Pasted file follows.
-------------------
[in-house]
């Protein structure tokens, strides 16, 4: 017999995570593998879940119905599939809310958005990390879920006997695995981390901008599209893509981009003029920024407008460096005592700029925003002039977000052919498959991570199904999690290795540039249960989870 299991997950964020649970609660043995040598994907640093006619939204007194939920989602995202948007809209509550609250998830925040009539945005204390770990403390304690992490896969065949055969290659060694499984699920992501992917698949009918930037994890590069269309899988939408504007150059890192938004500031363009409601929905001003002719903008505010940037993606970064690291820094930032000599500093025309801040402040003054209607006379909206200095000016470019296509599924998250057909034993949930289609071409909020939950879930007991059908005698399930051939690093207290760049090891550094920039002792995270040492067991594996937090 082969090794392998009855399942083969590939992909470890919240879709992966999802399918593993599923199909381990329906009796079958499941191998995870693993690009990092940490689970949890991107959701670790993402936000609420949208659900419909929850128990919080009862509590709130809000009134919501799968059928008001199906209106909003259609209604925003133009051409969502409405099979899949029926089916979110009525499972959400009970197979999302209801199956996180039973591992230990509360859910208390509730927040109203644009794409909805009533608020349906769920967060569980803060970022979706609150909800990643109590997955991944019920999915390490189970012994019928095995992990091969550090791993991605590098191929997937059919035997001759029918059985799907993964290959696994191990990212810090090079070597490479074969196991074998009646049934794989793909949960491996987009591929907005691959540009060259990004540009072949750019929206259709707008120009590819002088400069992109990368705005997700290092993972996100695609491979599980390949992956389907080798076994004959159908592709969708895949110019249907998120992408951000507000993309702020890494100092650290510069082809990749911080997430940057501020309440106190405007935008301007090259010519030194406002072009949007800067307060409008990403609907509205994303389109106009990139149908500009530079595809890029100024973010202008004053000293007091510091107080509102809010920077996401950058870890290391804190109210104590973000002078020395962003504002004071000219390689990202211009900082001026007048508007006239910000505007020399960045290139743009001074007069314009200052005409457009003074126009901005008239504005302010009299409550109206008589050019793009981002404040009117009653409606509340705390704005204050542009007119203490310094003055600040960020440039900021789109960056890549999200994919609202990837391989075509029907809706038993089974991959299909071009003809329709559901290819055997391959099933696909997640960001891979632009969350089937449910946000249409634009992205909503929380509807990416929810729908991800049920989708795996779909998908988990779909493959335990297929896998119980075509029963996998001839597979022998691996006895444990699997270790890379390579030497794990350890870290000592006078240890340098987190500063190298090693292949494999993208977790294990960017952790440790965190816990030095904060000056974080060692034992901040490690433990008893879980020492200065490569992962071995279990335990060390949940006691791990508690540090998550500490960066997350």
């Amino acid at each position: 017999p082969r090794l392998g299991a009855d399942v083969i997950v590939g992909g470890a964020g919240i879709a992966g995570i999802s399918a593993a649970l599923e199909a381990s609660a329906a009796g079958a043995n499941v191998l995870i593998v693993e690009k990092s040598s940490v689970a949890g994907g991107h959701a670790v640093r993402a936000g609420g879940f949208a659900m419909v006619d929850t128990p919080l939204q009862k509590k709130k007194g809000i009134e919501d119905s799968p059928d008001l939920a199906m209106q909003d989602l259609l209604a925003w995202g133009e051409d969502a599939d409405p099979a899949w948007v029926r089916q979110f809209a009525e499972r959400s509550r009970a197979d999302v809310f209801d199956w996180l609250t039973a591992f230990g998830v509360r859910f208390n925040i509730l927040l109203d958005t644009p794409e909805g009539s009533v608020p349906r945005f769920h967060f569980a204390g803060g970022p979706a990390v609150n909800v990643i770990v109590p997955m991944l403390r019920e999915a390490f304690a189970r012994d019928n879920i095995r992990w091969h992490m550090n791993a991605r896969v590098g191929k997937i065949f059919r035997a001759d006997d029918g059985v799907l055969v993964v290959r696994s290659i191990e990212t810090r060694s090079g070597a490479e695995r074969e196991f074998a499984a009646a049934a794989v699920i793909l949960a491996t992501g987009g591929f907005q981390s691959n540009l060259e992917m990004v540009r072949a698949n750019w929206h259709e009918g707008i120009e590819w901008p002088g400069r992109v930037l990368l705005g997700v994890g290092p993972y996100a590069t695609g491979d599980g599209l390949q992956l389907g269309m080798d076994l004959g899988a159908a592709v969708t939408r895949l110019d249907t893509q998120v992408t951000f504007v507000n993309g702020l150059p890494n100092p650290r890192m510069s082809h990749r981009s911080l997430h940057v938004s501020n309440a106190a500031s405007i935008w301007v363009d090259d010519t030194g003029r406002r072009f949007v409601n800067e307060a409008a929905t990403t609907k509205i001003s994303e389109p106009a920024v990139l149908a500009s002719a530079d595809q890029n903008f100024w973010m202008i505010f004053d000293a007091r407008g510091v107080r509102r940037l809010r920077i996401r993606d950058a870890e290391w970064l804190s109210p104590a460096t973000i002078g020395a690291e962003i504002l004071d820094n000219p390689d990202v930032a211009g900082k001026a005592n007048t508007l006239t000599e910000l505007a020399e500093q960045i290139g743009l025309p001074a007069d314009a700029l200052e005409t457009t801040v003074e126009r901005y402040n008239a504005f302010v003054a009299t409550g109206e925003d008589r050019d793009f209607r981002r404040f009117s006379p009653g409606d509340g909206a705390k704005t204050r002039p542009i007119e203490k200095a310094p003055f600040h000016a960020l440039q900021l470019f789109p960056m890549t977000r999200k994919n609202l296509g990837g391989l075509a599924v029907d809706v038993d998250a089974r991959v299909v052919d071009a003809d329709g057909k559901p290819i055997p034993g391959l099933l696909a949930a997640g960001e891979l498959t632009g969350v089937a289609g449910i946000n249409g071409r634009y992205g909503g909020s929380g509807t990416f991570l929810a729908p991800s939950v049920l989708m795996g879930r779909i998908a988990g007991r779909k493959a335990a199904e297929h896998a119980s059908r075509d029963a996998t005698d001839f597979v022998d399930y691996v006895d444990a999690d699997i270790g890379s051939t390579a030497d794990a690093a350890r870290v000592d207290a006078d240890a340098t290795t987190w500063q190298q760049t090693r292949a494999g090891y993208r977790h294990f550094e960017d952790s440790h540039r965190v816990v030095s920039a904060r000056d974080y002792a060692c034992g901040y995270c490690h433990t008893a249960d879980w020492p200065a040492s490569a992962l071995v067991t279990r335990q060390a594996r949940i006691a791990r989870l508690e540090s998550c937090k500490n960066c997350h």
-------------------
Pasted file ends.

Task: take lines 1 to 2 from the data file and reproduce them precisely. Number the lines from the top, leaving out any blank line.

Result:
[in-house]
């Protein structure tokens, strides 16, 4: 017999995570593998879940119905599939809310958005990390879920006997695995981390901008599209893509981009003029920024407008460096005592700029925003002039977000052919498959991570199904999690290795540039249960989870 299991997950964020649970609660043995040598994907640093006619939204007194939920989602995202948007809209509550609250998830925040009539945005204390770990403390304690992490896969065949055969290659060694499984699920992501992917698949009918930037994890590069269309899988939408504007150059890192938004500031363009409601929905001003002719903008505010940037993606970064690291820094930032000599500093025309801040402040003054209607006379909206200095000016470019296509599924998250057909034993949930289609071409909020939950879930007991059908005698399930051939690093207290760049090891550094920039002792995270040492067991594996937090 082969090794392998009855399942083969590939992909470890919240879709992966999802399918593993599923199909381990329906009796079958499941191998995870693993690009990092940490689970949890991107959701670790993402936000609420949208659900419909929850128990919080009862509590709130809000009134919501799968059928008001199906209106909003259609209604925003133009051409969502409405099979899949029926089916979110009525499972959400009970197979999302209801199956996180039973591992230990509360859910208390509730927040109203644009794409909805009533608020349906769920967060569980803060970022979706609150909800990643109590997955991944019920999915390490189970012994019928095995992990091969550090791993991605590098191929997937059919035997001759029918059985799907993964290959696994191990990212810090090079070597490479074969196991074998009646049934794989793909949960491996987009591929907005691959540009060259990004540009072949750019929206259709707008120009590819002088400069992109990368705005997700290092993972996100695609491979599980390949992956389907080798076994004959159908592709969708895949110019249907998120992408951000507000993309702020890494100092650290510069082809990749911080997430940057501020309440106190405007935008301007090259010519030194406002072009949007800067307060409008990403609907509205994303389109106009990139149908500009530079595809890029100024973010202008004053000293007091510091107080509102809010920077996401950058870890290391804190109210104590973000002078020395962003504002004071000219390689990202211009900082001026007048508007006239910000505007020399960045290139743009001074007069314009200052005409457009003074126009901005008239504005302010009299409550109206008589050019793009981002404040009117009653409606509340705390704005204050542009007119203490310094003055600040960020440039900021789109960056890549999200994919609202990837391989075509029907809706038993089974991959299909071009003809329709559901290819055997391959099933696909997640960001891979632009969350089937449910946000249409634009992205909503929380509807990416929810729908991800049920989708795996779909998908988990779909493959335990297929896998119980075509029963996998001839597979022998691996006895444990699997270790890379390579030497794990350890870290000592006078240890340098987190500063190298090693292949494999993208977790294990960017952790440790965190816990030095904060000056974080060692034992901040490690433990008893879980020492200065490569992962071995279990335990060390949940006691791990508690540090998550500490960066997350």